Leading public health researchers are calling for the sale of tobacco to be phased out by 2040, showing that with sufficient political support and stronger evidence-based action against the tobacco industry, a tobacco-free world — where less than 5% of adults use tobacco — could be possible in less than three decades.
Writing in a major new Series in The Lancet, an international group of health and policy experts, led by Professors Robert Beaglehole and Ruth Bonita from the University of Auckland in New Zealand, call on the United Nations (UN) to lead a “turbo-charged” effort against the sale and consumption of tobacco.
The Series will be launched in Abu Dhabi, United Arab Emirates, at the 2015 World Conference on Tobacco or Health, the world’s largest gathering of tobacco control advocates, policy makers, researchers, public health and clinical experts.
One billion deaths from smoking and other forms of tobacco use are expected by the end of this century if efforts to tackle tobacco use are not accelerated, the researchers say. More than 80% of these deaths will be in low- and middle-income countries, whose populations will be most severely affected by the devastating economic and social burden of tobacco illness caused by tobacco in coming decades.
“The time has come for the world to acknowledge the unacceptability of the damage being done by the tobacco industry and work towards a world essentially free from the legal and illegal sale of tobacco products,” said Dr. Beaglehole. “A world where tobacco is out of sight, out of mind, and out of fashion — yet not prohibited — is achievable in less than three decades from now, but only with full commitment from governments, international agencies, such as UN and WHO, and civil society.”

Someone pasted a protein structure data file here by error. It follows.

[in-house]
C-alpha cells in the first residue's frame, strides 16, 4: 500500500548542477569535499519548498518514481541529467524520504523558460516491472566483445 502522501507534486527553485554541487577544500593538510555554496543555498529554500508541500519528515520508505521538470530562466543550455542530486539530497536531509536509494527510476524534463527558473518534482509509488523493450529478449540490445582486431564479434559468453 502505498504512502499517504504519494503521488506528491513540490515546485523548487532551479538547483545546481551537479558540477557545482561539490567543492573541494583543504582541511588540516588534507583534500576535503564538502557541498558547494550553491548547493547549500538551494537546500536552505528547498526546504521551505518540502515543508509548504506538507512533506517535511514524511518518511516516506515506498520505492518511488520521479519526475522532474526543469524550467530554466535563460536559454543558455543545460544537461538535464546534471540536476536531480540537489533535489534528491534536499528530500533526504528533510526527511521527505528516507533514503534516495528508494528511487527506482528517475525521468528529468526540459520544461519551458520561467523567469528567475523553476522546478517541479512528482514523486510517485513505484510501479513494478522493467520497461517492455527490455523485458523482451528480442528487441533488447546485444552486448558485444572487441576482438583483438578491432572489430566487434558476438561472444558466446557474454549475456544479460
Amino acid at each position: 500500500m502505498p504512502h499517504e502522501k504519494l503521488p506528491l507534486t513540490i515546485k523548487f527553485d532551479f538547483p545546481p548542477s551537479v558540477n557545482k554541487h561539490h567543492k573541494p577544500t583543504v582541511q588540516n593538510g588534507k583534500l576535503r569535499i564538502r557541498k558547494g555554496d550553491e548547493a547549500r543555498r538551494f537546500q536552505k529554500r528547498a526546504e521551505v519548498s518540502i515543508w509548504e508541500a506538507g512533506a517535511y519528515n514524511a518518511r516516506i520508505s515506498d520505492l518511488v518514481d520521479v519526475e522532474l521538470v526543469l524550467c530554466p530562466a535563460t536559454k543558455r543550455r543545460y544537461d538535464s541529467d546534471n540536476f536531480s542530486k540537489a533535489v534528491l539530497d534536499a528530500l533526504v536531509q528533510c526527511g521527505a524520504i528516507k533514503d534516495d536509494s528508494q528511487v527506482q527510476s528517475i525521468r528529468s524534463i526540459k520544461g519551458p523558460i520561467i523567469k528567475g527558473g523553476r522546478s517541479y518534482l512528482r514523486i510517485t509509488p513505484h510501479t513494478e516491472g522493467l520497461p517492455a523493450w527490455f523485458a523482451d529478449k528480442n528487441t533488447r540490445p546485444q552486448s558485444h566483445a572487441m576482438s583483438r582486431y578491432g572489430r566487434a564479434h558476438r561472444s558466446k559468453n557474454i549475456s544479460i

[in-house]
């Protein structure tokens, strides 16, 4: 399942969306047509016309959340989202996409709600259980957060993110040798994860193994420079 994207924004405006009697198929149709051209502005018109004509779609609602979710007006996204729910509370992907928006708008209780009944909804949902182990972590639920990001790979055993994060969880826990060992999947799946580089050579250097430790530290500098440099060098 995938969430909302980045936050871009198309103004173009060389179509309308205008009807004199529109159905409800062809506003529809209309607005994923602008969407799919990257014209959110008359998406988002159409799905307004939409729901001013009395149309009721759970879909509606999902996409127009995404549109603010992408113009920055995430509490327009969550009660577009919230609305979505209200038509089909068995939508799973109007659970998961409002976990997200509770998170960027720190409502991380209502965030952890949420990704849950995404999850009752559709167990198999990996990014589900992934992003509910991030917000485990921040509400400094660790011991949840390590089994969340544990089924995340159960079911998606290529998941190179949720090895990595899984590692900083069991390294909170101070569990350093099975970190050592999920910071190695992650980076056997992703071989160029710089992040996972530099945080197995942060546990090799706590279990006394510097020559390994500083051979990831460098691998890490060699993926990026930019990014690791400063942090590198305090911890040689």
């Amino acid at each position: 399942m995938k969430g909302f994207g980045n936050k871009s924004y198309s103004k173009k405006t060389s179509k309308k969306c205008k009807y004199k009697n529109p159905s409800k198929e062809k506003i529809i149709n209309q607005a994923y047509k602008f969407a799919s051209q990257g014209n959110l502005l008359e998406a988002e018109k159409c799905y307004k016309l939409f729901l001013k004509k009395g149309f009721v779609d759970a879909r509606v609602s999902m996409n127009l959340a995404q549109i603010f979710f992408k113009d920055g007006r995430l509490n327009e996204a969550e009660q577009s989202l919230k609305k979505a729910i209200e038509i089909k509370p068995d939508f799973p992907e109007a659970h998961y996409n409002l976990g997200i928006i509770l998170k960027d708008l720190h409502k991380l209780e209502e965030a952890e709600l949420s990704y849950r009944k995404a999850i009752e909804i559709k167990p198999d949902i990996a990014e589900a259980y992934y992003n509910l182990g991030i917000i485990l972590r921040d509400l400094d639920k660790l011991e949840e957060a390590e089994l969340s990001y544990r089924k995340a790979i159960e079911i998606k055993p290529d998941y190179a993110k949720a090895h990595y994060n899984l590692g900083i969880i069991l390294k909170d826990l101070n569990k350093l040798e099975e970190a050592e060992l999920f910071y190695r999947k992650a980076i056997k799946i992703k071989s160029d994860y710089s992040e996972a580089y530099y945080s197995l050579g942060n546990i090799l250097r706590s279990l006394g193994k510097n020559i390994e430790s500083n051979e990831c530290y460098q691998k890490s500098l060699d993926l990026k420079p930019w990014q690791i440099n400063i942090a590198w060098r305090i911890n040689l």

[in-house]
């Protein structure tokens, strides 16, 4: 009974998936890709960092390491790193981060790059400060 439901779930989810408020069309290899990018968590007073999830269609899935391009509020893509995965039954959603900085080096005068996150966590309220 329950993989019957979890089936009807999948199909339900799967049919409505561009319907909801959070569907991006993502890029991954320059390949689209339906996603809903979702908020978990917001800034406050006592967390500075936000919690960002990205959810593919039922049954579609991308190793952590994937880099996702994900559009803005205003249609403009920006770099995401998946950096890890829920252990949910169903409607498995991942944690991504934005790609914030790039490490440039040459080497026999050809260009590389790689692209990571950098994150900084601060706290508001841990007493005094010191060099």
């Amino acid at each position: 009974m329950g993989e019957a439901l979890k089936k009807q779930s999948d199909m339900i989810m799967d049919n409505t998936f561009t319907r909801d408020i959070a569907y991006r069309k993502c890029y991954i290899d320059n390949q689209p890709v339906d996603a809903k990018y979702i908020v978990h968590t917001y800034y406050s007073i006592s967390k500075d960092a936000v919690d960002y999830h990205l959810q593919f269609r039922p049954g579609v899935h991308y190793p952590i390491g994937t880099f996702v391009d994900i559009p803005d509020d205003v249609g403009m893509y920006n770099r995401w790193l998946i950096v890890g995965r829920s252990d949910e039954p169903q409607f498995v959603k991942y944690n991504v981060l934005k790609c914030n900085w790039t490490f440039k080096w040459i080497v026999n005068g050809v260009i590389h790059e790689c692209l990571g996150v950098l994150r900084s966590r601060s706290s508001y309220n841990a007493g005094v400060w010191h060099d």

A decade on from WHO’s landmark introduction of the Framework Convention on Tobacco Control (FCTC), only 15% of the world’s population have adequate access to smoking cessation programs. Moreover, less than one in ten people worldwide are covered by tobacco taxation at levels recommended by the FCTC, despite research showing that increasing the cost of tobacco to the consumer through taxation is one of the most effective ways to reduce consumption. In the same period, 50 million deaths have been caused by tobacco, indicating that the FCTC alone is insufficient to achieve substantive reductions in the use of tobacco.
In a new research article, published in The Lancet to accompany the Series, Dr. Kenji Shibuya from the University of Tokyo, Japan, and colleagues show that although overall rates of smoking are slowly declining, the prevalence of tobacco usage is actually expected to increase in some countries over the next decade, notably in Africa and the Middle East. And because the world’s population is rising, there will still be more than one billion smokers in 2025, unless global action against tobacco accelerates markedly.
Although implementation of the FCTC has been successful in some countries (particularly in those such as Australia, New Zealand, Finland, United Kingdom, Ireland, Scotland and some Pacific Island countries, which have led the way in implementing strong tobacco reduction policies), global tobacco regulation now needs to be “turbo-charged,” say the Series’ authors. This can be achieved by accelerating the FCTC in individual countries where implementation has been slow or incomplete, including tobacco reduction goals in the Sustainable Development Goals — which are expected to strongly influence UN member states’ agendas and political policies over the next 15 years -, and for the UN to take a leading role in galvanizing global and national action to eliminate the sale and use of tobacco.